We behave as though our organizations are meritocracies. But research tells us that women must perform 2.5 times better than men, to be rated as equals. Resumes with male names are rated more highly than the same resumes with female names. Only when musicians started auditioning behind screens were more women selected for orchestras.
Women have succeeded by exceeding expectations on the job. But they still lag in attaining leadership posts. To take the next leap forward, increase your visibility and amplify your voice:
Ask. Don't wait for your talents to be recognized. Identify the next opportunity - to chair a committee, lead a mission, or get a promotion. Speak to the decision-makers early on about what you have to do to be considered.
Change the viewpoint. Women are usually assessed by their past accomplishments while men are often viewed for their potential. That makes it more likely that men will be promoted. Recognize this reality. Structure your "ask" by demonstrating, in concrete terms, how your achievements add up to a track record of success in new assignments.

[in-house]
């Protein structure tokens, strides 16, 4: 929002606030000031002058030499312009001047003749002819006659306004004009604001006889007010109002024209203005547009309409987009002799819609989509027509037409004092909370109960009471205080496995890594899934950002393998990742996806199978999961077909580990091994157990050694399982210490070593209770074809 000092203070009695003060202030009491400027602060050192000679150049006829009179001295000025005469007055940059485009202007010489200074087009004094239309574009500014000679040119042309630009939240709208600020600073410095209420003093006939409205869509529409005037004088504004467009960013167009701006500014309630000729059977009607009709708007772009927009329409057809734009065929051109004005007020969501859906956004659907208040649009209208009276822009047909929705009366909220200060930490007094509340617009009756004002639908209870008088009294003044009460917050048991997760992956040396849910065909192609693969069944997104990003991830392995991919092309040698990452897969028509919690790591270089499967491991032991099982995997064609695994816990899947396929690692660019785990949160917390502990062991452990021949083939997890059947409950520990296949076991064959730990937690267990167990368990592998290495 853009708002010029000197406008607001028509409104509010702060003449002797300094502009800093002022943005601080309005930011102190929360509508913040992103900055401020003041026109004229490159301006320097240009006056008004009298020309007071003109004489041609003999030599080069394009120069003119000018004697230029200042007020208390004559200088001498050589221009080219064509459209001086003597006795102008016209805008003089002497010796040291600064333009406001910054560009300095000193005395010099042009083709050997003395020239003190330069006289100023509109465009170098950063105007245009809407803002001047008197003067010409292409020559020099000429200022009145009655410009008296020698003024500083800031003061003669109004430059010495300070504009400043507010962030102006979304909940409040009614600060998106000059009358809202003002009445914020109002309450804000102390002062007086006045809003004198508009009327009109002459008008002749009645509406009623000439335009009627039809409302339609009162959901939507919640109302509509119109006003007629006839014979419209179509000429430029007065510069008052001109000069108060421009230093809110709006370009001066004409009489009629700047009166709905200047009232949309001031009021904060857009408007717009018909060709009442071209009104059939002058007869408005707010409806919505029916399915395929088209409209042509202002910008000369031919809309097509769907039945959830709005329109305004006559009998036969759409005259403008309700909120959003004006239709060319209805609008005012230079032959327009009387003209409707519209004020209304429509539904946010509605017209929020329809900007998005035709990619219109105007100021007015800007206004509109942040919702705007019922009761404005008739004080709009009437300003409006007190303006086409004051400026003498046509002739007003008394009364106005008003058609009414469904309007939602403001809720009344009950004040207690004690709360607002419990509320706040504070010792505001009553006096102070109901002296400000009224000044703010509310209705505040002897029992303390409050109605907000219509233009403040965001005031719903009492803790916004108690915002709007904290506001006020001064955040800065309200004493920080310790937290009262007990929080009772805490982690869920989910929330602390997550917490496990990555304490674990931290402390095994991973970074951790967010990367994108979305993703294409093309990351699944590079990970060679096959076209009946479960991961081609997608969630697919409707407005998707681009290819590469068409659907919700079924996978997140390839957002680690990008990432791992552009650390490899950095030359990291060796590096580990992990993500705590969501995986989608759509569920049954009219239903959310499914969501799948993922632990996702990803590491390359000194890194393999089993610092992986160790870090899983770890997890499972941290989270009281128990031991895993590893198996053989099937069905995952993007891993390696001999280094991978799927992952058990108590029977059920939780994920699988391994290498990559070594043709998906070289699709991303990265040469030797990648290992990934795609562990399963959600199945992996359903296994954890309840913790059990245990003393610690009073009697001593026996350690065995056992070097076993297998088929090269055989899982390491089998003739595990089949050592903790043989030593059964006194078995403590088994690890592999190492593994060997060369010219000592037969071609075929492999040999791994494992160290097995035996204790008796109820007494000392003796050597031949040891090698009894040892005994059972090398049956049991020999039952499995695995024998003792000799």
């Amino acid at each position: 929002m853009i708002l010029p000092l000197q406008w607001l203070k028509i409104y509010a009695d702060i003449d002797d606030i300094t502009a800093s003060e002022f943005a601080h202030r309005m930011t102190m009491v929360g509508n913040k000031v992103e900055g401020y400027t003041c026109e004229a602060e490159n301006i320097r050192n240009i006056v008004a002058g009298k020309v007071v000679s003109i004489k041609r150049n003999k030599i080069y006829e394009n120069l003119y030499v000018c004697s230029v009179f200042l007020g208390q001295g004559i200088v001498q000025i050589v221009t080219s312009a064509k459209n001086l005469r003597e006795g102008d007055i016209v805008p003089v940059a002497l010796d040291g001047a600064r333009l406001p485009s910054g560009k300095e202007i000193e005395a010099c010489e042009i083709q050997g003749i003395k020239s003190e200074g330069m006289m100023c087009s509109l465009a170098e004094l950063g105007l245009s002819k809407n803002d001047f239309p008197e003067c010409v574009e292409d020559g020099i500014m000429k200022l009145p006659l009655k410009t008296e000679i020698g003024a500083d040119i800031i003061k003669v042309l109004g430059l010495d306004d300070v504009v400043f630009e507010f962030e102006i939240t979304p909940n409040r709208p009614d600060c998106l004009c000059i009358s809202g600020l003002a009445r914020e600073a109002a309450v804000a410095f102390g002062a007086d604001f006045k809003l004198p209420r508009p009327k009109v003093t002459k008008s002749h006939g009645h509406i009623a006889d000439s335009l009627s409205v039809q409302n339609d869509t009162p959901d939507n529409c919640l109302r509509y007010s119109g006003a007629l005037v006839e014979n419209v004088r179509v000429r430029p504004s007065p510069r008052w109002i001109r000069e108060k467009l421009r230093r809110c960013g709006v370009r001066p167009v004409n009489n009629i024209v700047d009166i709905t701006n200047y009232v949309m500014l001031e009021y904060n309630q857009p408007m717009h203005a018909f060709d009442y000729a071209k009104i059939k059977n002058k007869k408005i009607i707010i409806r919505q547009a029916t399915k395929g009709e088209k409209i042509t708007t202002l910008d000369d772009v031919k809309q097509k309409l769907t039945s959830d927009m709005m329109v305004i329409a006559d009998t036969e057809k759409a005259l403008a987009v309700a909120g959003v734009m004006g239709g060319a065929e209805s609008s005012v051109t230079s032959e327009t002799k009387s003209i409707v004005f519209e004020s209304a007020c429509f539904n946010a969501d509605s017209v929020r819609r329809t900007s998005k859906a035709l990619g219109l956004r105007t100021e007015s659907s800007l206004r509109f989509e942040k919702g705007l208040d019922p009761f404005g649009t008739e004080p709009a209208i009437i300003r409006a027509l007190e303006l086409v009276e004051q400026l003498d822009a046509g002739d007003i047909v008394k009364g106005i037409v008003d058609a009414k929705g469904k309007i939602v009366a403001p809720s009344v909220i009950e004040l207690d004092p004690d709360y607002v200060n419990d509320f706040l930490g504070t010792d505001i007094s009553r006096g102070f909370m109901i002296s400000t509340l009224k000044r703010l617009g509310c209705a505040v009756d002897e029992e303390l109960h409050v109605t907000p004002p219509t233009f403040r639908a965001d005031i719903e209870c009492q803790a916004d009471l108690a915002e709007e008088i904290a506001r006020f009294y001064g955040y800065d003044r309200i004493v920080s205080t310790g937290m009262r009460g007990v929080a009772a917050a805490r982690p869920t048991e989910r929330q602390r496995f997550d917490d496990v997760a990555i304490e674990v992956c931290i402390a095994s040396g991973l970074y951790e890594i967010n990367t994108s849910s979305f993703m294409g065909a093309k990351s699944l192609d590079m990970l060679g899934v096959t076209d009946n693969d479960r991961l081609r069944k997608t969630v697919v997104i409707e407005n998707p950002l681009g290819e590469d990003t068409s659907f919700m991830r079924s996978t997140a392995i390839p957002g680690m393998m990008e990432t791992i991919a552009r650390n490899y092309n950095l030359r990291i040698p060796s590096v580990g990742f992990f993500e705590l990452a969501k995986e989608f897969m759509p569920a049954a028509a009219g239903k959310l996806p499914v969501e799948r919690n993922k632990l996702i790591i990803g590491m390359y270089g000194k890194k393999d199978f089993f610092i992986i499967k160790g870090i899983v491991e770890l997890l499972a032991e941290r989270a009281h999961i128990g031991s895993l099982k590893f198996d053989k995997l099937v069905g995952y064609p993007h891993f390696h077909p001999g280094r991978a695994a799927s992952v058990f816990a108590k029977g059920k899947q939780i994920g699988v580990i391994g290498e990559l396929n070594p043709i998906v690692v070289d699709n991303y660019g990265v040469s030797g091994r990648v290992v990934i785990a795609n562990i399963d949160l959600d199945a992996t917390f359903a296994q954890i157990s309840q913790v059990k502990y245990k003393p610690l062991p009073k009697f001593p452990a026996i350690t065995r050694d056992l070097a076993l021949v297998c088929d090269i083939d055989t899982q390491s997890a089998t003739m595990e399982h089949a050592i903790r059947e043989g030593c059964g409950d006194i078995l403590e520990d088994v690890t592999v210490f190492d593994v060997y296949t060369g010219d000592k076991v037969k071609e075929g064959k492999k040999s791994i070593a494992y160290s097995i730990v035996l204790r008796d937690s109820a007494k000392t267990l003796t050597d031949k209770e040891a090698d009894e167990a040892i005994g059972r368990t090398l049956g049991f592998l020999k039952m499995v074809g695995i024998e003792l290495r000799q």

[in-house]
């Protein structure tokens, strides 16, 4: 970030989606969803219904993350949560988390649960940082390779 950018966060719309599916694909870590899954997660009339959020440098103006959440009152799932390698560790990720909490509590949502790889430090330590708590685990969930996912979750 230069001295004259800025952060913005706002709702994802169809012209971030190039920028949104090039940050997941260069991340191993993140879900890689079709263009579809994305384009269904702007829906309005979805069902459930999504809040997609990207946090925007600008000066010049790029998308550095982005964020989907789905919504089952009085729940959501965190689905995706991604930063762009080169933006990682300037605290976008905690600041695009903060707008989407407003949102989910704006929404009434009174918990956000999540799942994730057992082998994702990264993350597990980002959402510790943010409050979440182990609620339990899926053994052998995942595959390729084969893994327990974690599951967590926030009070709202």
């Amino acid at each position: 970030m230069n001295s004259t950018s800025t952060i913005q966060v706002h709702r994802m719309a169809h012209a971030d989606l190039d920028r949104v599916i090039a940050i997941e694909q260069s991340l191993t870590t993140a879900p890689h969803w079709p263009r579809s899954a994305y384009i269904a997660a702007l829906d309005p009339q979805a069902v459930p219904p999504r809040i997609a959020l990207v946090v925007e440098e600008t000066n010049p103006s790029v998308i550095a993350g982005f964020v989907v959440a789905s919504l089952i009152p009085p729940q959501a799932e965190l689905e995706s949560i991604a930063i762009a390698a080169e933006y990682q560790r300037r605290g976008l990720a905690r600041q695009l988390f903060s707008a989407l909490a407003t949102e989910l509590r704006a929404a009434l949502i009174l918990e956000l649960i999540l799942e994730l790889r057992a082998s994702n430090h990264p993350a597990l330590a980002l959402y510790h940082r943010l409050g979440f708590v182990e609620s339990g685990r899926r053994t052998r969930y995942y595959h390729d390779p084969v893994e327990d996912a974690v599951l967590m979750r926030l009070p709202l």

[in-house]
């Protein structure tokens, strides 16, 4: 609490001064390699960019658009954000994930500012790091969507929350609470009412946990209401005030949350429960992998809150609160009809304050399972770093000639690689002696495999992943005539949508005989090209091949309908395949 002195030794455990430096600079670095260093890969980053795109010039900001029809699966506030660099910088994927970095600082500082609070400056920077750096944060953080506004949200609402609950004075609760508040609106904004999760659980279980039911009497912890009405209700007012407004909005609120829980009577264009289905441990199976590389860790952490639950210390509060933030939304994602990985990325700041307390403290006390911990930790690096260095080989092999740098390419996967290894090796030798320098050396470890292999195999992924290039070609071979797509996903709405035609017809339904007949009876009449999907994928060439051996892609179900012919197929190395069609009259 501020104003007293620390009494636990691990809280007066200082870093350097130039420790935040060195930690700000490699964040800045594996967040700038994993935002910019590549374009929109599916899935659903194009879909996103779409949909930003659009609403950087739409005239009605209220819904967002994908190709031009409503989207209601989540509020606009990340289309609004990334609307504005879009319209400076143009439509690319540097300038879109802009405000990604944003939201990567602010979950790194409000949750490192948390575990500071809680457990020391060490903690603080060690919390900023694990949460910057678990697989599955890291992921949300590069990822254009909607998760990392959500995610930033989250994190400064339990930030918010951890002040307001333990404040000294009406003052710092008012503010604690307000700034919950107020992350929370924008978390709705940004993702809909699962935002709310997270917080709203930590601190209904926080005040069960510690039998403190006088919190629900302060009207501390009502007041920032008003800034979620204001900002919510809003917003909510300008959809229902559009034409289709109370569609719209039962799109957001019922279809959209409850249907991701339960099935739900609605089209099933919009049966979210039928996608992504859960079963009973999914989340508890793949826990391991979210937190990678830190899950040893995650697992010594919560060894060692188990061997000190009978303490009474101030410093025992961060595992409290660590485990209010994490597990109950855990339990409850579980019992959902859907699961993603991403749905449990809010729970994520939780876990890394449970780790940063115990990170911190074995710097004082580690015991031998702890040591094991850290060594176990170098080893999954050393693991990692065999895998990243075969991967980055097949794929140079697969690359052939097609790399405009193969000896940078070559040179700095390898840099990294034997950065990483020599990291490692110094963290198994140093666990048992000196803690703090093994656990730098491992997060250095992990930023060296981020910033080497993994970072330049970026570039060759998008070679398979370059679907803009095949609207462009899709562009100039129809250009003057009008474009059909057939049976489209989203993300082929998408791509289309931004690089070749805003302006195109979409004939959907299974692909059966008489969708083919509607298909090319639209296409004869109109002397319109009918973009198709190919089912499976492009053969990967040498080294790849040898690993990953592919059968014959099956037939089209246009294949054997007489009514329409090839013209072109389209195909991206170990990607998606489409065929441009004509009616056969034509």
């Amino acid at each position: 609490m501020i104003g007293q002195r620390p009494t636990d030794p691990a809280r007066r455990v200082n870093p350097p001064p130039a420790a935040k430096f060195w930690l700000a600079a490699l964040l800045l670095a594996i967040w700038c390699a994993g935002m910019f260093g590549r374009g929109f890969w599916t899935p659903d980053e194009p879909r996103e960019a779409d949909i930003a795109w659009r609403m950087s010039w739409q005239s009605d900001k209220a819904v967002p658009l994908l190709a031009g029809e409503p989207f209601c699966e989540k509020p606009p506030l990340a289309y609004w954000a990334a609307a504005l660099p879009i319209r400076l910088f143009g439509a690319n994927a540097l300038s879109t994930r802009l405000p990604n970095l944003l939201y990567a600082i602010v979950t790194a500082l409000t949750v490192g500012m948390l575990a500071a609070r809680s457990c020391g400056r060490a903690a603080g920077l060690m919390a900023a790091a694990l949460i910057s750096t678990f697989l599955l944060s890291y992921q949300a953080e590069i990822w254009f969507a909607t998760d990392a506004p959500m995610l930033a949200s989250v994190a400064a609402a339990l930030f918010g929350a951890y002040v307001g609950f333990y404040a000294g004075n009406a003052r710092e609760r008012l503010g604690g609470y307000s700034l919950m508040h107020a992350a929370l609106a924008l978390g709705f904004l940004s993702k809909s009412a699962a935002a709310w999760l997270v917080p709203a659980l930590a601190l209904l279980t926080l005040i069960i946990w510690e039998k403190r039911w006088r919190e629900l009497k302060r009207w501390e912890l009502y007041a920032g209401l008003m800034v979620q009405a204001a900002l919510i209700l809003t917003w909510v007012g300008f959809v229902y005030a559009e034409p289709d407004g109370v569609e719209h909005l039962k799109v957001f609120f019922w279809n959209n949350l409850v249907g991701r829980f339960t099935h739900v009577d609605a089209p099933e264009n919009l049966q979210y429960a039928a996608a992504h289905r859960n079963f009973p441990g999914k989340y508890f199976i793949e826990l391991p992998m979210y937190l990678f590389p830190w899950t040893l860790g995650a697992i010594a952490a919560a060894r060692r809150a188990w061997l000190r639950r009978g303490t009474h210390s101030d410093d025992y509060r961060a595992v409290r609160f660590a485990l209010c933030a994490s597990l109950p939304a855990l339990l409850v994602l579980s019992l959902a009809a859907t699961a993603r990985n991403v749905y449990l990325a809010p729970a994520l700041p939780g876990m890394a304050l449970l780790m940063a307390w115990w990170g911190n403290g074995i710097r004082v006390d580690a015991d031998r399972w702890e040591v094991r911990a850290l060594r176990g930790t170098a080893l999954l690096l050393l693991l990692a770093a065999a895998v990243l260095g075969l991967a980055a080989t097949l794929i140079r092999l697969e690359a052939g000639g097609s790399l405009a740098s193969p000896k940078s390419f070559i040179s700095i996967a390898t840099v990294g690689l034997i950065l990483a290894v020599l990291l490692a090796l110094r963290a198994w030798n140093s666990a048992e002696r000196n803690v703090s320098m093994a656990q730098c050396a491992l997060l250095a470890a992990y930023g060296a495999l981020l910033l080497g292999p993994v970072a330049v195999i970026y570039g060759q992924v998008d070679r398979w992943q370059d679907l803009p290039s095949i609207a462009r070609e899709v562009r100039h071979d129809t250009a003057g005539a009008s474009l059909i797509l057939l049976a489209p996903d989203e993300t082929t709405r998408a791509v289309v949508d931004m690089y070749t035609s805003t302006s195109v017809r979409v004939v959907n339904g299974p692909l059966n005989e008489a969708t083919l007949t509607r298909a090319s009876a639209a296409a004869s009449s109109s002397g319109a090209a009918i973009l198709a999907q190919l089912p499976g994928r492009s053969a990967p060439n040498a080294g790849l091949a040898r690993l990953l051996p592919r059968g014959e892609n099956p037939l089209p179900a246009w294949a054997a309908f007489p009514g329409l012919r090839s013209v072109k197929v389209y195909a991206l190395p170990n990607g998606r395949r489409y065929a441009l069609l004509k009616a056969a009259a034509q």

Leverage your expertise. Use your specialized knowledge to transmit wisdom to the field. If you're involved at your JCC, bring what you've learned to a federation commission on community-building. If you're a fundraiser with success in involving younger donors, write an article for a professional newsletter.
Raise your public profile. Leaders are visible in multiple settings. They sit on boards, make speeches, and network at cocktail hours. For many women, these public activities conflict with their idea of doing a perfect job. Men often reframe these public commitments as essential to their jobs. To enhance your career, re-calculate your use of professional time and expand your public presence.